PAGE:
Nicholas F. Trombero, who as a teen-ager rode in thoroughbred horse races on Maryland tracks, died Wednesday of pneumonia at the care center of the Charlestown Retirement Village in Catonsville, where had lived for 12 years. He was 85.
Born in New York, he moved to Baltimore and left school as a boy.
Mr. Trombero told his family he was selling newspapers in 1929 on a Pratt Street corner when a neighborhood stockbroker who had just bought two race horses stopped and asked him to become a jockey.
Two years later, on Sept 13, 1931, he rode his first race and won on a horse named Noah's Grace at the track in Timonium.
At that time, Mr. Trombero was two days shy of his 16th birthday, said his son, Victor T. Trombero of Timonium, but his father lied to the track stewards about his age so he could ride.
That was the first of about 100 horses and 150 races for Mr. Trombero, who rode at tracks throughout the United States as a jockey and later as an exercise boy.
Mr. Trombero's career as a jockey ended at age 19, when a doctor ordered him to add weight to his 86-pound, 5-foot-5-inch frame or risk tuberculosis.
But Mr. Trombero would not give up the world of race horses, his son said.
Mr. Trombero worked in Maryland exercising and sometimes training horses in the morning, then would work as an usher.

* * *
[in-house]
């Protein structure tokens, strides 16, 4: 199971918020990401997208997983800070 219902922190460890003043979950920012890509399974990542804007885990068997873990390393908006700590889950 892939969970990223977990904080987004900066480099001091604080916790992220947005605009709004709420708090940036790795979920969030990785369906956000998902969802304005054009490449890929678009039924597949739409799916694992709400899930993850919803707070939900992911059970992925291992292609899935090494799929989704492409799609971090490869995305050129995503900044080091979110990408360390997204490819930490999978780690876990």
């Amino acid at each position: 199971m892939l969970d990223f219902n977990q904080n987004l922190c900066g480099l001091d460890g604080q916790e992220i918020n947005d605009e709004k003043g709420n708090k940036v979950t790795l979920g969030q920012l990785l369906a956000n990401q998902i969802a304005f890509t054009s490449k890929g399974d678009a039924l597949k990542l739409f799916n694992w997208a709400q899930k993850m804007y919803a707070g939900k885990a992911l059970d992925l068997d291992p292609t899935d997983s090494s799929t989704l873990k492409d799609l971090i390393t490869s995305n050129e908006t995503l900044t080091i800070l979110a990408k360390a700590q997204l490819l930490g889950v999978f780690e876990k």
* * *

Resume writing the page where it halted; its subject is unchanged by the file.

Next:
His career at racetracks was interrupted only by his World War II service in the Navy in 1944 and 1945 in North Africa, Sicily and Europe.
Mr. Trombero retired in 1985 with an award from the Maryland Racing Association.
Some called him "Dr. Dolittle" because of his ability to communicate with the high-strung thoroughbreds.
In 1950, the owner of a stakes horse named Saratoga summoned Mr. Trombero to Florida because the animal would not exercise with anyone other than Mr. Trombero on his back.
The family traveled to Florida, where "the horse came right over to my father, and went on and won the race," his son recalled.
A sportswriter said of Mr. Trombero and Saratoga: "When he asks the colt for speed, he gets it."
Also among Mr. Trombero's memorabilia is an award-winning Life magazine back-page photograph of Dec. 20, 1968, showing a perplexed Mr. Trombero and an horse at Laurel that had sat down on the track shortly after breaking from the gate and refused to budge.
Mr. Trombero was married for 47 years to Ann Toresello, who died in 1986.
A Mass of Christian burial was offered Saturday at Our Lady of the Angels Chapel at the Charlestown Retirement Village. Burial was in Woodlawn Cemetery. His casket bore the red-and-white diamond pattern of the racing silks for Alfred Vanderbilt and Sagamore Farms stable, his son said.
In addition to his son, Mr. Trombero is survived by three grandchildren and two great-grandchildren.